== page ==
Lynn: We have a treat for all the map-loving kids you know! Each of the books we’re highlighting today bring a fascinating new look at maps, the impact of the often arbitrary lines drawn to created country boundaries and so much more.
The first is Prisoners of Geography: Our World Explained in 12 Simple Maps (The Experiment, 2021) by Tim Marshall. The book is a Young Reader’s adaptation of Marshall’s best-selling adult book. Marshall, a globe-trotting reporter for many years, takes a fascinating approach to providing an introduction to the geopolitics of our world. He touches on history, physical geography, resources of the region, trade, politics, and their impact today. The maps are engagingly drawn and packed with information presented in a way to interest kids and draw them into exploring more. It is a book to read a few pages at a time in order to linger over the wealth of information on each map. Choices had to be made for an adaptation so not all countries are included but those chosen are of definite current interest. As a life-long map nerd myself, this is a book that would have enthralled me as a kid and still does today. Don’t miss it!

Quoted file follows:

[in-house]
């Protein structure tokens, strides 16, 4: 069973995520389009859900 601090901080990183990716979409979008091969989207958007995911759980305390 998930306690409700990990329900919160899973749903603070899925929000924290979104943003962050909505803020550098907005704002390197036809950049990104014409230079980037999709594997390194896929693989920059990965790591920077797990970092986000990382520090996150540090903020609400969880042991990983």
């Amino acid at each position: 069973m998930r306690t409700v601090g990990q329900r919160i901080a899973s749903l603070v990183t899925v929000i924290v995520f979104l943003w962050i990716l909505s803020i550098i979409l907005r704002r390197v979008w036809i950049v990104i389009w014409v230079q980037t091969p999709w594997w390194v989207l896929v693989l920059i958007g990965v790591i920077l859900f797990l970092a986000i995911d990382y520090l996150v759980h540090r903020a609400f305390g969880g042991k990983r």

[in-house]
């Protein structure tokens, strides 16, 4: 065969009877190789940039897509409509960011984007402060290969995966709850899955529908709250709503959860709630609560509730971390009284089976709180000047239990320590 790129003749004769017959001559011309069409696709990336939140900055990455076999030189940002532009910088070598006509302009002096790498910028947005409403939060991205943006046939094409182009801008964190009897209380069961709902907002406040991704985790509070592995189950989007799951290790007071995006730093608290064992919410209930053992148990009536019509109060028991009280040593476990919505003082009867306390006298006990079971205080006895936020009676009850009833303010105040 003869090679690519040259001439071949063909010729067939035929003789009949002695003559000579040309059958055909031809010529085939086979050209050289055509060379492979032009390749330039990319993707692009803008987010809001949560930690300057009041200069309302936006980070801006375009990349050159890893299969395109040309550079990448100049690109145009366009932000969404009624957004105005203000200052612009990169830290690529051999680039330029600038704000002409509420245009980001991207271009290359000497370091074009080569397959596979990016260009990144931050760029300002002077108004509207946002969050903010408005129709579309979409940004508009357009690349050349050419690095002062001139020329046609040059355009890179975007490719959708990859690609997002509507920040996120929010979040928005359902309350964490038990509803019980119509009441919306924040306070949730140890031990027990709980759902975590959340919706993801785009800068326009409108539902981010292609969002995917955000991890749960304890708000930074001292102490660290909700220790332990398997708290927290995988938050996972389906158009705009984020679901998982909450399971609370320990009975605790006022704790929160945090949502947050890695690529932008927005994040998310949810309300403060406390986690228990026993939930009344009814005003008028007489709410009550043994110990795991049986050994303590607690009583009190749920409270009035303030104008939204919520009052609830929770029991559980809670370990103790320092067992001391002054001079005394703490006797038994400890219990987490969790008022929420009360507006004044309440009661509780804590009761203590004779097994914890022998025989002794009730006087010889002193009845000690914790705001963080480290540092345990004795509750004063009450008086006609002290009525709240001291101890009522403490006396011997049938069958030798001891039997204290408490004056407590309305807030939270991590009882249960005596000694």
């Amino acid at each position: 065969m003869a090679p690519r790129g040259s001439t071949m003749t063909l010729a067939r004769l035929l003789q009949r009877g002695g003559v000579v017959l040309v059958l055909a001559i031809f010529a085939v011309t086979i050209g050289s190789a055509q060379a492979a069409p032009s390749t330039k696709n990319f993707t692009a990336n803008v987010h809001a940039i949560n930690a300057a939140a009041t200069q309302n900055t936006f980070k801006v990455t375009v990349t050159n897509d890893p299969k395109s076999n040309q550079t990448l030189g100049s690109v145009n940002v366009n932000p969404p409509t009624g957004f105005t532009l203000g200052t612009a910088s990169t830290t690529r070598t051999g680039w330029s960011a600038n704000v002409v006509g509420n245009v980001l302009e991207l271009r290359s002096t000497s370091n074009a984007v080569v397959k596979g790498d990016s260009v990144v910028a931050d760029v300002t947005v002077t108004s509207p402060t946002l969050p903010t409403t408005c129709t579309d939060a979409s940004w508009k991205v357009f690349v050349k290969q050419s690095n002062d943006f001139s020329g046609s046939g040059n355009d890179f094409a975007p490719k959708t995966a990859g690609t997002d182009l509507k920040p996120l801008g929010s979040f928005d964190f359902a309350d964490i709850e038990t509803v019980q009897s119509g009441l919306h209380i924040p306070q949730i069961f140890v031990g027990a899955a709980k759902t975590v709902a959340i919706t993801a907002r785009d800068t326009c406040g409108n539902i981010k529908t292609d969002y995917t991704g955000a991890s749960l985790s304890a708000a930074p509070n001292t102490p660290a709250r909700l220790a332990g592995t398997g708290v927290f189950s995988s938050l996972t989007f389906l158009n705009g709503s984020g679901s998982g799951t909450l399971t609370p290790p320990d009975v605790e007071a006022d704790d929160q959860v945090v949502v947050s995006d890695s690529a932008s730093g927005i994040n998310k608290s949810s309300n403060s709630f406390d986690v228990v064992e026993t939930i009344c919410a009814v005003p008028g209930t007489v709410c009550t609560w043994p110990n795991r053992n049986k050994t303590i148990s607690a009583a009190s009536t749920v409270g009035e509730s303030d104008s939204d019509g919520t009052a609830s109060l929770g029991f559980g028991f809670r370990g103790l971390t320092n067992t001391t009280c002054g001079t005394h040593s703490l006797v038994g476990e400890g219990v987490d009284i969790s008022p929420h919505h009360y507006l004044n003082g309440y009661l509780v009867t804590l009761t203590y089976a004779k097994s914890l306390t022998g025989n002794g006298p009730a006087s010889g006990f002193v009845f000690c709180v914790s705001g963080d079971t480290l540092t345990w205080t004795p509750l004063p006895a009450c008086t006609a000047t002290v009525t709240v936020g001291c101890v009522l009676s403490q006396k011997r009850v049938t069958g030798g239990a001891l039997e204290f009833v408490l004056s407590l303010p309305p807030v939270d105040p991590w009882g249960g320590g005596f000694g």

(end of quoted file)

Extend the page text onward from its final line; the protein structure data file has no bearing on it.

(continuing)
Cindy: We have raved here in the past about Atinuke’s beginner reader books featuring Anna Hibiscus, a young girl from Africa, amazing Africa, but this book was completely off the map for me in 2020 and we want to make sure you don’t miss it as well. Africa, Amazing, Africa: Country by Country (Candlewick, 2020) by Atinuke is just that, a look at Africa, country by country. After a few pages of introduction and a full colorful continent map, the book is arranged by region with a regional map accented with images of foods, animals, and other features, a short text introduction to the area as a whole, and the word “Welcome” in each of the languages spoken in that region. Each country in the region is then presented in alphabetical order with a page that includes illustrations, information that varies depending on the country, and highlighted facts of interest. Throughout, Atinuke shares the traditions and history, but also is sure to highlight the large cities, technology, and contemporary features of Africa and its people today. Did you know that some nomads of Eritrea now “use GPS and cell phone apps to check where the rain and the grass are?” A must purchase for all libraries and a great addition to elementary classroom resources.